core 1 coordinate geometry help!!! Watch

shana_t
Badges: 1
Rep:
?
#21
Report Thread starter 5 years ago
#21
(Original post by Robbie242)
You have two points A(1, 3\sqrt3), B (2+\sqrt3,3+4\sqrt3) You've being told that the gradient of the line l which passes through these two points is m=\sqrt{3}

Now the equation of a line is given by the formula y-y_{1}=m(x-x_{1}) This means that you can substitute any of the coordinates from either point to get the equation of l, so lets label A as the point A(x_{1},y_{1}) well from the question x_{1}=1 and y_{1}=3\sqrt3 for the coordinates of A correct?

Substitute these into the formula along with m, expand and rearrange into the form y=mx+c
thnx
0
quote
reply
shana_t
Badges: 1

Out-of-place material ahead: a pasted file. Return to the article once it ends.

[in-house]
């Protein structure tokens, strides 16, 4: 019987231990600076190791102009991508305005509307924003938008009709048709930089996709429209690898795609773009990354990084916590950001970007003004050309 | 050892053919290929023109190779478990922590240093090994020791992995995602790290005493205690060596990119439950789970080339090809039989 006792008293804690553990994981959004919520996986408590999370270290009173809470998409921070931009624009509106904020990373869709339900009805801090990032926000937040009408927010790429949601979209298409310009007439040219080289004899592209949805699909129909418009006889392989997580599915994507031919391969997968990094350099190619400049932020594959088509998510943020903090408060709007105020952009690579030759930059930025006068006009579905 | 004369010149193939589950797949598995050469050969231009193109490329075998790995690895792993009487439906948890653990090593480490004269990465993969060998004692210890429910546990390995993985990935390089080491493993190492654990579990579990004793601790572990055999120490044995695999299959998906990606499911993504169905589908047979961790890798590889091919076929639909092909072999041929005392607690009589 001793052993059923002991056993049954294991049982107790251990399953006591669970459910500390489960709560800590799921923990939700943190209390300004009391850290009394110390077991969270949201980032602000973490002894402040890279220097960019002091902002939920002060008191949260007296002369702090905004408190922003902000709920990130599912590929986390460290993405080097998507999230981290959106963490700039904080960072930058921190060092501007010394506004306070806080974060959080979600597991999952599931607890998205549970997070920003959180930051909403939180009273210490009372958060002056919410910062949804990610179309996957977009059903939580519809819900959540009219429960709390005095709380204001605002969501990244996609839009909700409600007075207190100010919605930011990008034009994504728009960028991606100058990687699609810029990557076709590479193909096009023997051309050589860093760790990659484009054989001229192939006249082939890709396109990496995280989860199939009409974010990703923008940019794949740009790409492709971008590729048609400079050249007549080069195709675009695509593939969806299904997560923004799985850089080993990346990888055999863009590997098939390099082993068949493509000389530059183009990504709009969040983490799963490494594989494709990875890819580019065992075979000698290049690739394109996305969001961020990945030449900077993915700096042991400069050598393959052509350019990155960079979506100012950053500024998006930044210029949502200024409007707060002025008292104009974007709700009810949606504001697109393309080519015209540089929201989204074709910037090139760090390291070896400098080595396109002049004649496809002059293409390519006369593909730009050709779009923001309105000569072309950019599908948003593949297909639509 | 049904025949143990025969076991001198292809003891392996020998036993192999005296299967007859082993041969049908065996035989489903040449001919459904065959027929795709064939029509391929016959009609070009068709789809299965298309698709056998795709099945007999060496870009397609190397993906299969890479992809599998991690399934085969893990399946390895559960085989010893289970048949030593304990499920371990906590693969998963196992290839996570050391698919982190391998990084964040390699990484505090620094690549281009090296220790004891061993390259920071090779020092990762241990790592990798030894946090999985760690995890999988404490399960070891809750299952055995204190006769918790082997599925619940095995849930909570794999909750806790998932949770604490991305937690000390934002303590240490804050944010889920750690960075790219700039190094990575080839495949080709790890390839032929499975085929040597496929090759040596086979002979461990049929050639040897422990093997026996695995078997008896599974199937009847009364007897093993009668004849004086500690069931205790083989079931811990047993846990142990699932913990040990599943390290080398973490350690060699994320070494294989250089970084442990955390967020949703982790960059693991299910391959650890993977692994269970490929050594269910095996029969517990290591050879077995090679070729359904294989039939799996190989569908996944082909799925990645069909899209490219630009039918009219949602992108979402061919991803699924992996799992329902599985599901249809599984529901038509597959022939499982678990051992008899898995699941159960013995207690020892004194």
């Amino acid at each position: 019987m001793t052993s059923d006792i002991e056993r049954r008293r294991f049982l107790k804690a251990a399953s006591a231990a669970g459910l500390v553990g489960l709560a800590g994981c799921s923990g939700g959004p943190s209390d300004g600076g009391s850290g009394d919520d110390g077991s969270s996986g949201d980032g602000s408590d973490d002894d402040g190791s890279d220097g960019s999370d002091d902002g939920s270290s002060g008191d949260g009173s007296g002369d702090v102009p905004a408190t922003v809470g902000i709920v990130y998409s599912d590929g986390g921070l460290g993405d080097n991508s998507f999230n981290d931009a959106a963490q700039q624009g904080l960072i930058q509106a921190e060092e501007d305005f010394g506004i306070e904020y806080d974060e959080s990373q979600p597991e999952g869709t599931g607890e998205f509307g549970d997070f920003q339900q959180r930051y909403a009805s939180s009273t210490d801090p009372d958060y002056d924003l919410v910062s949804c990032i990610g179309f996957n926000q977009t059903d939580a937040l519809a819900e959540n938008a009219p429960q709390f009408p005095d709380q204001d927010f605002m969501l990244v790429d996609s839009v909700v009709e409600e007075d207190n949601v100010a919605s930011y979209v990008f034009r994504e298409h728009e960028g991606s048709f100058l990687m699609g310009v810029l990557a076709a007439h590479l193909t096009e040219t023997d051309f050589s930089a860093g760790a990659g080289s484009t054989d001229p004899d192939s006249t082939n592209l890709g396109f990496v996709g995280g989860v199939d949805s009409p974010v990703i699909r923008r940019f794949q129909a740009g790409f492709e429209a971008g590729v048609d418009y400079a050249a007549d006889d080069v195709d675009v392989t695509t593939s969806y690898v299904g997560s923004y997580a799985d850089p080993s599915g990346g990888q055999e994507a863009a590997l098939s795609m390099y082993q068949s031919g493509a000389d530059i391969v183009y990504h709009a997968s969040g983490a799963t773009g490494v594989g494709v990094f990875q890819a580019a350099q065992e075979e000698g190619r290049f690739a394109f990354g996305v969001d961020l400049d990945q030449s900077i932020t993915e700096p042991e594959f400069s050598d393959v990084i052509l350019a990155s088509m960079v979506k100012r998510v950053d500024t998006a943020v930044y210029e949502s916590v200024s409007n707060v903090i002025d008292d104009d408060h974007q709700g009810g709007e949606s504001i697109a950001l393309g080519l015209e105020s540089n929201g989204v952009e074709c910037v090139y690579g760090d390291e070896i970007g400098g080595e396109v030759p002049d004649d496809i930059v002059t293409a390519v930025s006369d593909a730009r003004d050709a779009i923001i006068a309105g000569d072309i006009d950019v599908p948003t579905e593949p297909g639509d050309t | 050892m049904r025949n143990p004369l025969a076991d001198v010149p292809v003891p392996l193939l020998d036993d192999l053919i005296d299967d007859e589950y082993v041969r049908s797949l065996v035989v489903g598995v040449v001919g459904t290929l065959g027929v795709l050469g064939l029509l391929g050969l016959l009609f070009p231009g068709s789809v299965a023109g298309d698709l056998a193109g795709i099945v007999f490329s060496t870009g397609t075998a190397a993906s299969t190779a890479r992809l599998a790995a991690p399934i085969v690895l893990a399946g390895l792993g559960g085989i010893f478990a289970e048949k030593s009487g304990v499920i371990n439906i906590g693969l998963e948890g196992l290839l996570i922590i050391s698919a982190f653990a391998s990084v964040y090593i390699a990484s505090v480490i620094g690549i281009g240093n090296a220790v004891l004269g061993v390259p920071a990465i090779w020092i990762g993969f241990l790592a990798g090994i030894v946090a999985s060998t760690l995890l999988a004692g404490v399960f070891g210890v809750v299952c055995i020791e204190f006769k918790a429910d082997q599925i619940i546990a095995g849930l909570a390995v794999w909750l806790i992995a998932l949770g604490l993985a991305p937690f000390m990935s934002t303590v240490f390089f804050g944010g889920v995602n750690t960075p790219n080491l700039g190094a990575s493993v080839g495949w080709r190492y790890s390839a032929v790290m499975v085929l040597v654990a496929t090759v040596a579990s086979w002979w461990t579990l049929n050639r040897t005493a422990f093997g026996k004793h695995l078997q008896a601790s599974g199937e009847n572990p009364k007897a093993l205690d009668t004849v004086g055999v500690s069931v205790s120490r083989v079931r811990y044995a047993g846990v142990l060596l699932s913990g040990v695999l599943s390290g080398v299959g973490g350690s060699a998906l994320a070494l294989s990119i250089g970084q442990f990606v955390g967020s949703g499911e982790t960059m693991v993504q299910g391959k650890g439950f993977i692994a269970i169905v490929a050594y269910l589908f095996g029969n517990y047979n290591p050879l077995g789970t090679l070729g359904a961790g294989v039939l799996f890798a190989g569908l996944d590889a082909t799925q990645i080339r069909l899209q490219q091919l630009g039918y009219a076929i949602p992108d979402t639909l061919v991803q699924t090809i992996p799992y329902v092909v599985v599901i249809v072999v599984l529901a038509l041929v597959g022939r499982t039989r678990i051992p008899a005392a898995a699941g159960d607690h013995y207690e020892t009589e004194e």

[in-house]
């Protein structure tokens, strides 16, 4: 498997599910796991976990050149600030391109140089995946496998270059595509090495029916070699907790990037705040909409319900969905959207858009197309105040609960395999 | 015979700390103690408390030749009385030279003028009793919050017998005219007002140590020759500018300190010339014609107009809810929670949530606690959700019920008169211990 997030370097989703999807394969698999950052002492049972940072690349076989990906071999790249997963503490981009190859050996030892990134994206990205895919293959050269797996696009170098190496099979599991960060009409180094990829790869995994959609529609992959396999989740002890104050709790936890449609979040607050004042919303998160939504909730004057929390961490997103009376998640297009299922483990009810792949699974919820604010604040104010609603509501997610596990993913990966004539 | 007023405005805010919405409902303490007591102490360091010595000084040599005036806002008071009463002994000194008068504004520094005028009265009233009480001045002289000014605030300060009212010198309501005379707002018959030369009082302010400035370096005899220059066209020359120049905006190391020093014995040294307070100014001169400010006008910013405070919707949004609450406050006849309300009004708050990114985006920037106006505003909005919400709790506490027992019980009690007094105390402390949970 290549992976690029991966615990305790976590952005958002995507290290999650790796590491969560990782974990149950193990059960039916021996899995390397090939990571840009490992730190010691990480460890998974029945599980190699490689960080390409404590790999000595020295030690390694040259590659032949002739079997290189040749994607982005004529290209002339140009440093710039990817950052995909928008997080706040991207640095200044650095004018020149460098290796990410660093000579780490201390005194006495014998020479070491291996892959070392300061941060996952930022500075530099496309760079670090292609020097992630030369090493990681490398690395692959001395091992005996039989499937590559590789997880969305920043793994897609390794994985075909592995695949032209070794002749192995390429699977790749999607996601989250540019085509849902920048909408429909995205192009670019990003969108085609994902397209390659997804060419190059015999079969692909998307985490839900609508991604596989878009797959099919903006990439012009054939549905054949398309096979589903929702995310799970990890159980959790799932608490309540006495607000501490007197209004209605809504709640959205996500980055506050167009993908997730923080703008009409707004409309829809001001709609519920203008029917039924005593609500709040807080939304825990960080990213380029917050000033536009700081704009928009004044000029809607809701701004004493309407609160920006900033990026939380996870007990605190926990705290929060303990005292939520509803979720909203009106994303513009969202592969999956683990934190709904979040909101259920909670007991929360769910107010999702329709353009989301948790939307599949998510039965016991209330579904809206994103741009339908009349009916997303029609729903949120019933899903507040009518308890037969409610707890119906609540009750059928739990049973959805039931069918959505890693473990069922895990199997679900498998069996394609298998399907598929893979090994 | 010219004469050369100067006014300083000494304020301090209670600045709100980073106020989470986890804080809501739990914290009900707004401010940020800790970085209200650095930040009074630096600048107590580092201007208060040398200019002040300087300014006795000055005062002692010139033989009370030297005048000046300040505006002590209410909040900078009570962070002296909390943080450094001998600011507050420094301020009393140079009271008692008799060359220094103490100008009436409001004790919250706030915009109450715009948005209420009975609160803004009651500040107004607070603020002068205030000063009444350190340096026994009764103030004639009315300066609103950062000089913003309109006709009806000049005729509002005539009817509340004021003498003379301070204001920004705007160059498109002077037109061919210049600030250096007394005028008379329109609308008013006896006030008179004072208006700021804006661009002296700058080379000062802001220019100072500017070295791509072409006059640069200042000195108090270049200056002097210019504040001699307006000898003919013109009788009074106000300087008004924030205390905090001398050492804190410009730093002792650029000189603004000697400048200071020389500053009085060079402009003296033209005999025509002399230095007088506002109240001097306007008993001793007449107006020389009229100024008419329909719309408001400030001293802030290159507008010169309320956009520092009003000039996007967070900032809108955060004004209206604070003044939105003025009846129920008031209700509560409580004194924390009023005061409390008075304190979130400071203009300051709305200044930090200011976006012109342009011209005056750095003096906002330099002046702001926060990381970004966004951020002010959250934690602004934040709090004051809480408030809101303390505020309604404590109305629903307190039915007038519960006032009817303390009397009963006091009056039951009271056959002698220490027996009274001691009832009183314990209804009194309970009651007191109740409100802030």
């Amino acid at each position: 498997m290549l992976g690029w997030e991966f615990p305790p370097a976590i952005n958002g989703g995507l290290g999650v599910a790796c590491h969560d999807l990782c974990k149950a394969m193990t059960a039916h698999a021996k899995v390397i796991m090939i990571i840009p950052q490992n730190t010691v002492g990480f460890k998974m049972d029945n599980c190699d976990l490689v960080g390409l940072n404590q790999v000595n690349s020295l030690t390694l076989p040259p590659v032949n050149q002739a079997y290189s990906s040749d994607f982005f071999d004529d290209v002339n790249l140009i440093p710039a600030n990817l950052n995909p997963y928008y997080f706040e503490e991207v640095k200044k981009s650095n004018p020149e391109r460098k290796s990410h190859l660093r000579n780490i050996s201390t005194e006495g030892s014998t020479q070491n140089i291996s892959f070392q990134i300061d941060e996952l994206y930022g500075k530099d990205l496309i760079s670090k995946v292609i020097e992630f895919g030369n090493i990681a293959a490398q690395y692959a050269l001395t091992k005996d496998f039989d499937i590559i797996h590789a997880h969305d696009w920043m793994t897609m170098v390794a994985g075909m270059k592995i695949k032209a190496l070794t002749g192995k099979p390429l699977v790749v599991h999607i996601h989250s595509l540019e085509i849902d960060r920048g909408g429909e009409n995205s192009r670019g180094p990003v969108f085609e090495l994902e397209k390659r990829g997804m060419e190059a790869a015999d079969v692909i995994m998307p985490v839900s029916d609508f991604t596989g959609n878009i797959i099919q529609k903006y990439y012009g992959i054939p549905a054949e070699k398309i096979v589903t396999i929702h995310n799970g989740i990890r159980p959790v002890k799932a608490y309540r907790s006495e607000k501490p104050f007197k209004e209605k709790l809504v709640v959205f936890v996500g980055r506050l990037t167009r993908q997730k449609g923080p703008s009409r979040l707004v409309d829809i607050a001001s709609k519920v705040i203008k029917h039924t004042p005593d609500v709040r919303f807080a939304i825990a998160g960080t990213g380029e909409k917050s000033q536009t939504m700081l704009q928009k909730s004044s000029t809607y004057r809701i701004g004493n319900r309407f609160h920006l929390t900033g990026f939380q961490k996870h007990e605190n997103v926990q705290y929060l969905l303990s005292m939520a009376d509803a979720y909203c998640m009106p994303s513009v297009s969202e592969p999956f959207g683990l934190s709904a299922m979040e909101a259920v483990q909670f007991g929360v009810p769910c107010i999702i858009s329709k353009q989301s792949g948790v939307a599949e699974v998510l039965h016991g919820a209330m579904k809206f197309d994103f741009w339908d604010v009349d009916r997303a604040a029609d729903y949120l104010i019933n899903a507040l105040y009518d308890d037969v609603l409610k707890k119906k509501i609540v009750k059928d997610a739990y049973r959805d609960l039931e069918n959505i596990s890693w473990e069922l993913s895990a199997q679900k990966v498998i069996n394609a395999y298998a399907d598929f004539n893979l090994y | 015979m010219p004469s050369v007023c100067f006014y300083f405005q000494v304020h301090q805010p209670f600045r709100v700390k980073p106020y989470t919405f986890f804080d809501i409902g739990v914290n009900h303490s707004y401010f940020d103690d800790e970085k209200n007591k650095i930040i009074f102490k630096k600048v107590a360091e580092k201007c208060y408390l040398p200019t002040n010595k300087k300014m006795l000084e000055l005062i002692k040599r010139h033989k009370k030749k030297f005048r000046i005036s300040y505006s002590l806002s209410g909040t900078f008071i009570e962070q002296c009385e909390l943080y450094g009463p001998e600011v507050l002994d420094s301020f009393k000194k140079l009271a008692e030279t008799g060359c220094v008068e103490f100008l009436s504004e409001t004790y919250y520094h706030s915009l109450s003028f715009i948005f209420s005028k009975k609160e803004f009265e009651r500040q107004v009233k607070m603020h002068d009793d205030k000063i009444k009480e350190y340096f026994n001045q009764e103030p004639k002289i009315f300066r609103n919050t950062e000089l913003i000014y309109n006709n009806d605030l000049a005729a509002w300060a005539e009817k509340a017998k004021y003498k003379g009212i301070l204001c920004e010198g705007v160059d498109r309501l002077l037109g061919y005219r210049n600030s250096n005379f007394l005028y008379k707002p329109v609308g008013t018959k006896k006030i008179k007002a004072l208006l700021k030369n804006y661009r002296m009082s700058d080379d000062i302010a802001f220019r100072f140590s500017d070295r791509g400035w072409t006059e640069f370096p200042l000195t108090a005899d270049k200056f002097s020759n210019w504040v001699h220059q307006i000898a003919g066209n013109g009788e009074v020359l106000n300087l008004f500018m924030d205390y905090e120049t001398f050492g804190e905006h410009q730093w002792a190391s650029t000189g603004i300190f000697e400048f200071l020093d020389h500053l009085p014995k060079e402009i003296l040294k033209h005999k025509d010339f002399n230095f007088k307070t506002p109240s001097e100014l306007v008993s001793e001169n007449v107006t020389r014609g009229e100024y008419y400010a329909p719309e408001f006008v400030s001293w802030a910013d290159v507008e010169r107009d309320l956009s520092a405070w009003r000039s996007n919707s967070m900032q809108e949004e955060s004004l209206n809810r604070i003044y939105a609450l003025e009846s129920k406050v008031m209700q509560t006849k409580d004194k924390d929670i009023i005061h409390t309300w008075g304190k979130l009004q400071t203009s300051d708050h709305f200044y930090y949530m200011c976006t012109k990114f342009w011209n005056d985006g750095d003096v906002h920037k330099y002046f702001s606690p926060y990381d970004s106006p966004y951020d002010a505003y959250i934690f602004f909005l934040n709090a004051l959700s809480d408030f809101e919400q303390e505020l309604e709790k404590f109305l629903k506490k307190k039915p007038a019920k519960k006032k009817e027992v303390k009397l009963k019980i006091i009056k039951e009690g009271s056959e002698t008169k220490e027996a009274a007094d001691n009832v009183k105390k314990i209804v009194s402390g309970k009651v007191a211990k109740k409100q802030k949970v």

Rep:
?
#22
Report Thread starter 5 years ago
#22
(Original post by BabyMaths)
Here's a simpler example. A line with gradient 2 passes through the point (4,9). Find the equation of the line in the form y=mx+c<br />
<br />
You already know the equation is y=2x+c and you know that y=9 when x=4. <br />
<br />
You can use those values to find the value of c.<br />
<br />
9=2 \times 4 + c<br />
<br />
c=1<br />
<br />
y=2x+1
<br />
<br />

thnx
0
quote
reply
X

Quick Reply

Attached files
Write a reply...
Reply
new posts
Latest
My Feed

See more of what you like on
The Student Room

You can personalise what you see on TSR. Tell us a little about yourself to get started.

Personalise

University open days

  • Sheffield Hallam University
    City Campus Undergraduate
    Thu, 13 Dec '18
  • University of Buckingham
    Open Evening Undergraduate
    Thu, 13 Dec '18
  • University of Lincoln
    Mini Open Day at the Brayford Campus Undergraduate
    Wed, 19 Dec '18

Were you ever put in isolation at school?

Yes (18)
31.03%
No (40)
68.97%

Watched Threads

View All